However, it is highly unlikely that the average general practice will profit in this way. GP practices cannot receive a profit-share on savings as commissioners, and even as members of a consortium, the quality premium payment (for achieving targets as part of a re-worked contract) will represent no more than 10 per cent of a practice's overall income. And while some GPs might gain income for taking up a management position in a GP consortium, the money they receive is unlikely to do much more than 'backfill' the time spent away from surgeries.
The big money doesn't lie in commissioning, however, but in a new type of service provider that takes on a risk-sharing contract for delivering care, with the commissioner. For example, this may involve the creation of an integrated care organisation (ICO) made up of a consortium of general practitioners working together with a private company, as was recently reported on the Channel 4 News.
Innovations such as ICOs look like an attractive option: it makes sense for commissioners to enter into risk-sharing arrangements with providers to take forward clinical and financial responsibilities; set quality standards; promote innovative practice; deliver a comprehensive and integrated package of care to patients, and be held accountable in the process. It is an approach The King's Fund and The Nuffield Trust recommended in a co-written paper last year.
However, if these new provider organisations are allowed to profit from savings on the budgets they receive, then the potential income to the entrepreneurial GPs who might run them could be very lucrative. Let me illustrate with the following hypothetical scenario:
1. A GP practice partner develops a new ICO, in association with a private-sector company, to manage primary and community care for a population of one million patients. The GP partner holds a 40 per cent stake in the business.
2. The ICO receives a health care budget of £100million in a risk-sharing arrangement with the local GP commissioner to provide and improve the management of certain patients with chronic illness. Strict criteria and standards are written into the contract, but it is agreed that 50 per cent of any savings can be taken by the ICO as profit (over and above the management fee they receive). This is seen as fair given the financial risks being taken.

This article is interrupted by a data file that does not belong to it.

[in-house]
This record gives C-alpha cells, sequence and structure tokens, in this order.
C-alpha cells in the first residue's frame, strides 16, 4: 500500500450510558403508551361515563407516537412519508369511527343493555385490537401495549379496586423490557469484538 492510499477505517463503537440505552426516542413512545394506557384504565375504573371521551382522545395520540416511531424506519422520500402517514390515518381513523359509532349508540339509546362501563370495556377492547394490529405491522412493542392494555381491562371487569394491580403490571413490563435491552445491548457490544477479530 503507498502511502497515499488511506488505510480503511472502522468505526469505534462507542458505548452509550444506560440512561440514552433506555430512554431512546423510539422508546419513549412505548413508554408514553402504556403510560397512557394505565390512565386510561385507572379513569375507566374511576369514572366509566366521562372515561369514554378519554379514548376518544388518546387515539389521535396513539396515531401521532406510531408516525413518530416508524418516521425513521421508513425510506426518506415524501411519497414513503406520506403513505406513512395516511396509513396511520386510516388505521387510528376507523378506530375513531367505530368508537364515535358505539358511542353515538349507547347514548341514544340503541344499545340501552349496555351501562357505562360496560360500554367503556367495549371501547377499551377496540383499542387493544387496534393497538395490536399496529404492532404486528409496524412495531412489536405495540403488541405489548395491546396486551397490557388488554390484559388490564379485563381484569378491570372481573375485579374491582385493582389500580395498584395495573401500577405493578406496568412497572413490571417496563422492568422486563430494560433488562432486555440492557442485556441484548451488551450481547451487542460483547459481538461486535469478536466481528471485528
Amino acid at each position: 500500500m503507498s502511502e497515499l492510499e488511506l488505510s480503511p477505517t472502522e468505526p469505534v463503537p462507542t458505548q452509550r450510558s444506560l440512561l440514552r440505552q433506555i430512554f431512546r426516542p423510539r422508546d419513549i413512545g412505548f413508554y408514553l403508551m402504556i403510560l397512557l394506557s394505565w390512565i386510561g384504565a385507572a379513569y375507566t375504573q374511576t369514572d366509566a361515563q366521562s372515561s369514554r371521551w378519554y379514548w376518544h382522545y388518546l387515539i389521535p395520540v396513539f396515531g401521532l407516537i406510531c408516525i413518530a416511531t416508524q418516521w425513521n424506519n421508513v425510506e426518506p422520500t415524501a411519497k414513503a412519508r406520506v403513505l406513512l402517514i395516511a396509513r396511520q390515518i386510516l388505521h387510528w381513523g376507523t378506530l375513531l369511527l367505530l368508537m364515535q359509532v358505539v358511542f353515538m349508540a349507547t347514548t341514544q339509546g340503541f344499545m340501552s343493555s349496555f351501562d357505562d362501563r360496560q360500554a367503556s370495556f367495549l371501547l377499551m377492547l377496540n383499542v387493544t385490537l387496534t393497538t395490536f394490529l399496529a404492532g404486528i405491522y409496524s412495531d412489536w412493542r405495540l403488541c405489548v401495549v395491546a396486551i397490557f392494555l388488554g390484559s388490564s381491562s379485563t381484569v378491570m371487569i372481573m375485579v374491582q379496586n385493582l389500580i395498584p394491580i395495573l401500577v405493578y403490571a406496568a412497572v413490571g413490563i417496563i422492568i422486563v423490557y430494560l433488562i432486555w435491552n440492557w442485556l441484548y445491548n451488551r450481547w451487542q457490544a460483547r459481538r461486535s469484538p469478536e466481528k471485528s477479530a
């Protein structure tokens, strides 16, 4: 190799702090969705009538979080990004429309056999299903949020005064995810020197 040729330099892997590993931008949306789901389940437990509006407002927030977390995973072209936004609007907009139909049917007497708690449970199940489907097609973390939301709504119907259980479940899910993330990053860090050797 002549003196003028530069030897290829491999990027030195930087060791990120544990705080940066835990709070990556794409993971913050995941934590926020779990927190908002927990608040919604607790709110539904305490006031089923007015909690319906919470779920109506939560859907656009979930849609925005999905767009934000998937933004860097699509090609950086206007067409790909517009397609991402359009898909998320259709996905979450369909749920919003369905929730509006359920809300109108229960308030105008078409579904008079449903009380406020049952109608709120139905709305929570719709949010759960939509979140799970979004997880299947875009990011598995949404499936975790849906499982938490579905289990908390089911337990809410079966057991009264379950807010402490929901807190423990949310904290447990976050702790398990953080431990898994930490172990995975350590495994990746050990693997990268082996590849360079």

3. All local GPs who are members of the ICO agree to an enhanced local contract with the private company. This provides bonuses for achieving quality standards set in the contract – potentially worth an additional £20,000 to each GP practice. However, practices do not take a profit-share arrangement as this would undermine their clinical autonomy; undermine the doctor-patient relationship with patients; be too much risk to take and be seen as a direct conflict of interest by the consortium. As a result, all of the financial risk in the management of the budget is taken by the owners of the ICO business.
4. At the end of the first year, the ICO excels on its quality targets and generates a surplus of 5 per cent (£5 million), a result it puts down to better integration of care, reduced levels of unscheduled hospital admissions, and better business processes. The GP commissioner pays out the quality premium attached to the contract to those GPs who performed well. So the GPs are happy, while their patients report high satisfaction. Of the surplus, 50 per cent is returned to the commissioner for re-investment in patient care. The remaining £2.5 million belongs to the ICO business and the GP partner’s share for the year is therefore £1 million (over and above his practice income and the bonuses made by his practice in meeting the ICO's quality targets).
This story is not as far-fetched as it may seem. The question is, are we ready to allow profits to be made on savings from health care budgets in return for better and more cost-effective services? If so, are we also ready to accept the £1-million GP?
This blog also appeared on the Health Service Journal website